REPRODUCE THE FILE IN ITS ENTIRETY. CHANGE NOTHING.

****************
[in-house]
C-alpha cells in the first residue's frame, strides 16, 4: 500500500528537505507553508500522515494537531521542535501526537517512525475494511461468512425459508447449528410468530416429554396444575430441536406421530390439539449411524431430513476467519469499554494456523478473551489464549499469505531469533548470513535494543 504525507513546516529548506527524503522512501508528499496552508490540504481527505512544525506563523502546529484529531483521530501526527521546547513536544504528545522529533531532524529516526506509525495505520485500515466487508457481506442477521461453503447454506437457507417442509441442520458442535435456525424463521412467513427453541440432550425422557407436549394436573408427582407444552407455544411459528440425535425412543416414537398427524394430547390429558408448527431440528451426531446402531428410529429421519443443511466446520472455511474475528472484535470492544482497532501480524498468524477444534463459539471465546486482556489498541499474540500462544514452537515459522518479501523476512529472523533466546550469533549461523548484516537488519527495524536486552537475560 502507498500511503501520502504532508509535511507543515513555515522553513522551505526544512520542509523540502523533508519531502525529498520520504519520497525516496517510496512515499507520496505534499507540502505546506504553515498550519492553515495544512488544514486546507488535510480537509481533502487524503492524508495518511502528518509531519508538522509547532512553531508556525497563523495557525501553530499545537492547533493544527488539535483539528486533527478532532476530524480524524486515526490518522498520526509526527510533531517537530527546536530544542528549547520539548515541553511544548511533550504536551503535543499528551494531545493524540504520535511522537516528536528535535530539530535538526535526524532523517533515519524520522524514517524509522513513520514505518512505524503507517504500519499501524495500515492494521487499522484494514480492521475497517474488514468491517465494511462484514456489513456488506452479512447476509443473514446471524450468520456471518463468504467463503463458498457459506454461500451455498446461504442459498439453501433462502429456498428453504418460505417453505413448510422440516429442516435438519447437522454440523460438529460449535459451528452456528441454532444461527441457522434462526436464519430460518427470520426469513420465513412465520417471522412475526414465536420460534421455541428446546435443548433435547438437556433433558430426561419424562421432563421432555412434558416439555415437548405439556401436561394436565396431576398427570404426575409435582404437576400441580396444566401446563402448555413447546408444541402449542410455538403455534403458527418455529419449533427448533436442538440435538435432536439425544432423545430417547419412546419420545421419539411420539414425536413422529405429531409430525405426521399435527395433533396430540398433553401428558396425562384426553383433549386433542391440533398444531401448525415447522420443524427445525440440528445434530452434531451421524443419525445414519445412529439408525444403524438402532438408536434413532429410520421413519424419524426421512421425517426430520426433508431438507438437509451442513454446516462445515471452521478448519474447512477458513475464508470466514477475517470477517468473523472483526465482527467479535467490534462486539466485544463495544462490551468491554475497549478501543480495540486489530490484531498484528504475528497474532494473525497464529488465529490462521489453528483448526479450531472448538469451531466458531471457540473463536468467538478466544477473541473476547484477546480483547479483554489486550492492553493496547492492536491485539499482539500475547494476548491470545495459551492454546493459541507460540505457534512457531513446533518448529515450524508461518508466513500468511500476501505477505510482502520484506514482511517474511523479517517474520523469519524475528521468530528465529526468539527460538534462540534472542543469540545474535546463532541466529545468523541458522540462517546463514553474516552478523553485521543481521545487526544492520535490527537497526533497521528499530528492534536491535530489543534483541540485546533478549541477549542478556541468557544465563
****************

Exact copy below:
[in-house]
C-alpha cells in the first residue's frame, strides 16, 4: 500500500528537505507553508500522515494537531521542535501526537517512525475494511461468512425459508447449528410468530416429554396444575430441536406421530390439539449411524431430513476467519469499554494456523478473551489464549499469505531469533548470513535494543 504525507513546516529548506527524503522512501508528499496552508490540504481527505512544525506563523502546529484529531483521530501526527521546547513536544504528545522529533531532524529516526506509525495505520485500515466487508457481506442477521461453503447454506437457507417442509441442520458442535435456525424463521412467513427453541440432550425422557407436549394436573408427582407444552407455544411459528440425535425412543416414537398427524394430547390429558408448527431440528451426531446402531428410529429421519443443511466446520472455511474475528472484535470492544482497532501480524498468524477444534463459539471465546486482556489498541499474540500462544514452537515459522518479501523476512529472523533466546550469533549461523548484516537488519527495524536486552537475560 502507498500511503501520502504532508509535511507543515513555515522553513522551505526544512520542509523540502523533508519531502525529498520520504519520497525516496517510496512515499507520496505534499507540502505546506504553515498550519492553515495544512488544514486546507488535510480537509481533502487524503492524508495518511502528518509531519508538522509547532512553531508556525497563523495557525501553530499545537492547533493544527488539535483539528486533527478532532476530524480524524486515526490518522498520526509526527510533531517537530527546536530544542528549547520539548515541553511544548511533550504536551503535543499528551494531545493524540504520535511522537516528536528535535530539530535538526535526524532523517533515519524520522524514517524509522513513520514505518512505524503507517504500519499501524495500515492494521487499522484494514480492521475497517474488514468491517465494511462484514456489513456488506452479512447476509443473514446471524450468520456471518463468504467463503463458498457459506454461500451455498446461504442459498439453501433462502429456498428453504418460505417453505413448510422440516429442516435438519447437522454440523460438529460449535459451528452456528441454532444461527441457522434462526436464519430460518427470520426469513420465513412465520417471522412475526414465536420460534421455541428446546435443548433435547438437556433433558430426561419424562421432563421432555412434558416439555415437548405439556401436561394436565396431576398427570404426575409435582404437576400441580396444566401446563402448555413447546408444541402449542410455538403455534403458527418455529419449533427448533436442538440435538435432536439425544432423545430417547419412546419420545421419539411420539414425536413422529405429531409430525405426521399435527395433533396430540398433553401428558396425562384426553383433549386433542391440533398444531401448525415447522420443524427445525440440528445434530452434531451421524443419525445414519445412529439408525444403524438402532438408536434413532429410520421413519424419524426421512421425517426430520426433508431438507438437509451442513454446516462445515471452521478448519474447512477458513475464508470466514477475517470477517468473523472483526465482527467479535467490534462486539466485544463495544462490551468491554475497549478501543480495540486489530490484531498484528504475528497474532494473525497464529488465529490462521489453528483448526479450531472448538469451531466458531471457540473463536468467538478466544477473541473476547484477546480483547479483554489486550492492553493496547492492536491485539499482539500475547494476548491470545495459551492454546493459541507460540505457534512457531513446533518448529515450524508461518508466513500468511500476501505477505510482502520484506514482511517474511523479517517474520523469519524475528521468530528465529526468539527460538534462540534472542543469540545474535546463532541466529545468523541458522540462517546463514553474516552478523553485521543481521545487526544492520535490527537497526533497521528499530528492534536491535530489543534483541540485546533478549541477549542478556541468557544465563